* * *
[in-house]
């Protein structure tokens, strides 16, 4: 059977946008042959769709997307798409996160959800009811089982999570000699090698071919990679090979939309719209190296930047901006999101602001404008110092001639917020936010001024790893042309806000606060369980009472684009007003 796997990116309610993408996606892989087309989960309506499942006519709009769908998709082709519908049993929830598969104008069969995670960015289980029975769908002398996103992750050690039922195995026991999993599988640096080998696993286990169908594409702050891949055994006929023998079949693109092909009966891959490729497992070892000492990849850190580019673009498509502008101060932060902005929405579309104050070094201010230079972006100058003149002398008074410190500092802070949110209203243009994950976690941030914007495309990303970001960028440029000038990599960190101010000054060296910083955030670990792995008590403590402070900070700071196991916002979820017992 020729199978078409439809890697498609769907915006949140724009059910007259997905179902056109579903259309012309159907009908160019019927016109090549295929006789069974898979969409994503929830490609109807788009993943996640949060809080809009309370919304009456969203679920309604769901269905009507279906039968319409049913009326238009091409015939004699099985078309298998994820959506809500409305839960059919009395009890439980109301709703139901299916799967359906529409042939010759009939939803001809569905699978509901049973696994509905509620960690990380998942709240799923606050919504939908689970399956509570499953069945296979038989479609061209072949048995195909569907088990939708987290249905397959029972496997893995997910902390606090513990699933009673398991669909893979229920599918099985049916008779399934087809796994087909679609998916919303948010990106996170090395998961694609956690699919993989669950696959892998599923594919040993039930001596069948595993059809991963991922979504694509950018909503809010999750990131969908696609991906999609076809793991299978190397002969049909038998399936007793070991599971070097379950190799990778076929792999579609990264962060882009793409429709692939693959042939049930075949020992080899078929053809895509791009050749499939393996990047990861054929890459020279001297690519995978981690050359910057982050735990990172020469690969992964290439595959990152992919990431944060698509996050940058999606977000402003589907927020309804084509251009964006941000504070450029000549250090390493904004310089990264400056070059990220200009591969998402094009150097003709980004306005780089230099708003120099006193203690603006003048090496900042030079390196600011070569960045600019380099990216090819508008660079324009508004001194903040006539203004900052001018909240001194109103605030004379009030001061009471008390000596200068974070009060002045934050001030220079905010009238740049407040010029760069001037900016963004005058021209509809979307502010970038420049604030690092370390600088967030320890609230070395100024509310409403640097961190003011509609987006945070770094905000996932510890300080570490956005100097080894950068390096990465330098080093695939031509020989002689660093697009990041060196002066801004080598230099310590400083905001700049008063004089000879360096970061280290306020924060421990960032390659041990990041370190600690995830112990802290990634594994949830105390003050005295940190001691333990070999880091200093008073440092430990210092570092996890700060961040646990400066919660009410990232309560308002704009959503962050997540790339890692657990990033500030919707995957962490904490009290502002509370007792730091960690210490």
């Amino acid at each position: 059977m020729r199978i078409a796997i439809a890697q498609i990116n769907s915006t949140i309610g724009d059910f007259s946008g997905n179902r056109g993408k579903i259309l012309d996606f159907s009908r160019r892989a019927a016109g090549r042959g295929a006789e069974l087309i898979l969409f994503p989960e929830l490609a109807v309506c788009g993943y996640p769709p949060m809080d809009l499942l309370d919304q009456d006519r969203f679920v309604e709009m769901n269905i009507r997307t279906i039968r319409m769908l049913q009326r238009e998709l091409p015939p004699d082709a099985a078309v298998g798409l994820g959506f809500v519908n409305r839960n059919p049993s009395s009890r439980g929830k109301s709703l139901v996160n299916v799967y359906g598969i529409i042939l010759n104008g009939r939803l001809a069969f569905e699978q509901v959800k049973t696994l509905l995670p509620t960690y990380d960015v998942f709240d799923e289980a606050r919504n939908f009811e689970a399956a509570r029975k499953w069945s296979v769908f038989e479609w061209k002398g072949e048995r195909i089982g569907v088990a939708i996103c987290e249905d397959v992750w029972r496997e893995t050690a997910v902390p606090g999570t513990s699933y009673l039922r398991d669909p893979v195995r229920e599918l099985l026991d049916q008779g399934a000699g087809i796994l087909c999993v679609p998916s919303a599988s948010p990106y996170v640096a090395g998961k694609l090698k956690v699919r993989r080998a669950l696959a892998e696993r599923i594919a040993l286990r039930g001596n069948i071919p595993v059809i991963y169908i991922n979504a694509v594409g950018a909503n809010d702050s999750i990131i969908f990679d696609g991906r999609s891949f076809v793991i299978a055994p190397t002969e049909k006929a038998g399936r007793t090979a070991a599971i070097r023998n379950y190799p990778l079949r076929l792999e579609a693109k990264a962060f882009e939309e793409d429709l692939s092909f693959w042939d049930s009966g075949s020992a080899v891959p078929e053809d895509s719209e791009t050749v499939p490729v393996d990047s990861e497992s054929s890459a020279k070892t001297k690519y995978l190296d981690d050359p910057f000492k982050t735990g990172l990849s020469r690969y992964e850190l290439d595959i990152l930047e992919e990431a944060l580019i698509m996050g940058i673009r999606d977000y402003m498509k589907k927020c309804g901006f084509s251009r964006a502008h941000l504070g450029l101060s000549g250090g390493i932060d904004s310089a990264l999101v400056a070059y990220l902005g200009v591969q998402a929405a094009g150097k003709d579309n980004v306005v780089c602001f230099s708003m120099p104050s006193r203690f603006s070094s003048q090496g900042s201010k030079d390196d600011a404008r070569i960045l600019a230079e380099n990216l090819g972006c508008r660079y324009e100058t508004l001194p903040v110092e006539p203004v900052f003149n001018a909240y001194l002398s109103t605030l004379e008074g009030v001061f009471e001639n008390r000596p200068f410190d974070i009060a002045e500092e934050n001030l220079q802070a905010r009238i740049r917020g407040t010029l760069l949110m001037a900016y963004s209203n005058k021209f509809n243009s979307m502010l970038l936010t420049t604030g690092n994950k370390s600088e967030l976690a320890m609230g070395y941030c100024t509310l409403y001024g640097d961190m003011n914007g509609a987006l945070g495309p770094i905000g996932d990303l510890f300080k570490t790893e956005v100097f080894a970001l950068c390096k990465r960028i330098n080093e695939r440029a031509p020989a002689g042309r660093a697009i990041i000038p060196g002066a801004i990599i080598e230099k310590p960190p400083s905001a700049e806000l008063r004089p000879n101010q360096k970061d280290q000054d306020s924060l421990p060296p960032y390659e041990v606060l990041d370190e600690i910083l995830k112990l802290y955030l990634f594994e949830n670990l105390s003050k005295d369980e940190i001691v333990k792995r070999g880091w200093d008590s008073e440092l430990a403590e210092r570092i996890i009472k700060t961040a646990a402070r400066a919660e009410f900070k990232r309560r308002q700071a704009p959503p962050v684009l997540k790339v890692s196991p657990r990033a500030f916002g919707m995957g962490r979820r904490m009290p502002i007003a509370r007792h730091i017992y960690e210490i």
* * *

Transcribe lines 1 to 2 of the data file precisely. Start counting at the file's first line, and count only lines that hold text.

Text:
[in-house]
């Protein structure tokens, strides 16, 4: 059977946008042959769709997307798409996160959800009811089982999570000699090698071919990679090979939309719209190296930047901006999101602001404008110092001639917020936010001024790893042309806000606060369980009472684009007003 796997990116309610993408996606892989087309989960309506499942006519709009769908998709082709519908049993929830598969104008069969995670960015289980029975769908002398996103992750050690039922195995026991999993599988640096080998696993286990169908594409702050891949055994006929023998079949693109092909009966891959490729497992070892000492990849850190580019673009498509502008101060932060902005929405579309104050070094201010230079972006100058003149002398008074410190500092802070949110209203243009994950976690941030914007495309990303970001960028440029000038990599960190101010000054060296910083955030670990792995008590403590402070900070700071196991916002979820017992 020729199978078409439809890697498609769907915006949140724009059910007259997905179902056109579903259309012309159907009908160019019927016109090549295929006789069974898979969409994503929830490609109807788009993943996640949060809080809009309370919304009456969203679920309604769901269905009507279906039968319409049913009326238009091409015939004699099985078309298998994820959506809500409305839960059919009395009890439980109301709703139901299916799967359906529409042939010759009939939803001809569905699978509901049973696994509905509620960690990380998942709240799923606050919504939908689970399956509570499953069945296979038989479609061209072949048995195909569907088990939708987290249905397959029972496997893995997910902390606090513990699933009673398991669909893979229920599918099985049916008779399934087809796994087909679609998916919303948010990106996170090395998961694609956690699919993989669950696959892998599923594919040993039930001596069948595993059809991963991922979504694509950018909503809010999750990131969908696609991906999609076809793991299978190397002969049909038998399936007793070991599971070097379950190799990778076929792999579609990264962060882009793409429709692939693959042939049930075949020992080899078929053809895509791009050749499939393996990047990861054929890459020279001297690519995978981690050359910057982050735990990172020469690969992964290439595959990152992919990431944060698509996050940058999606977000402003589907927020309804084509251009964006941000504070450029000549250090390493904004310089990264400056070059990220200009591969998402094009150097003709980004306005780089230099708003120099006193203690603006003048090496900042030079390196600011070569960045600019380099990216090819508008660079324009508004001194903040006539203004900052001018909240001194109103605030004379009030001061009471008390000596200068974070009060002045934050001030220079905010009238740049407040010029760069001037900016963004005058021209509809979307502010970038420049604030690092370390600088967030320890609230070395100024509310409403640097961190003011509609987006945070770094905000996932510890300080570490956005100097080894950068390096990465330098080093695939031509020989002689660093697009990041060196002066801004080598230099310590400083905001700049008063004089000879360096970061280290306020924060421990960032390659041990990041370190600690995830112990802290990634594994949830105390003050005295940190001691333990070999880091200093008073440092430990210092570092996890700060961040646990400066919660009410990232309560308002704009959503962050997540790339890692657990990033500030919707995957962490904490009290502002509370007792730091960690210490």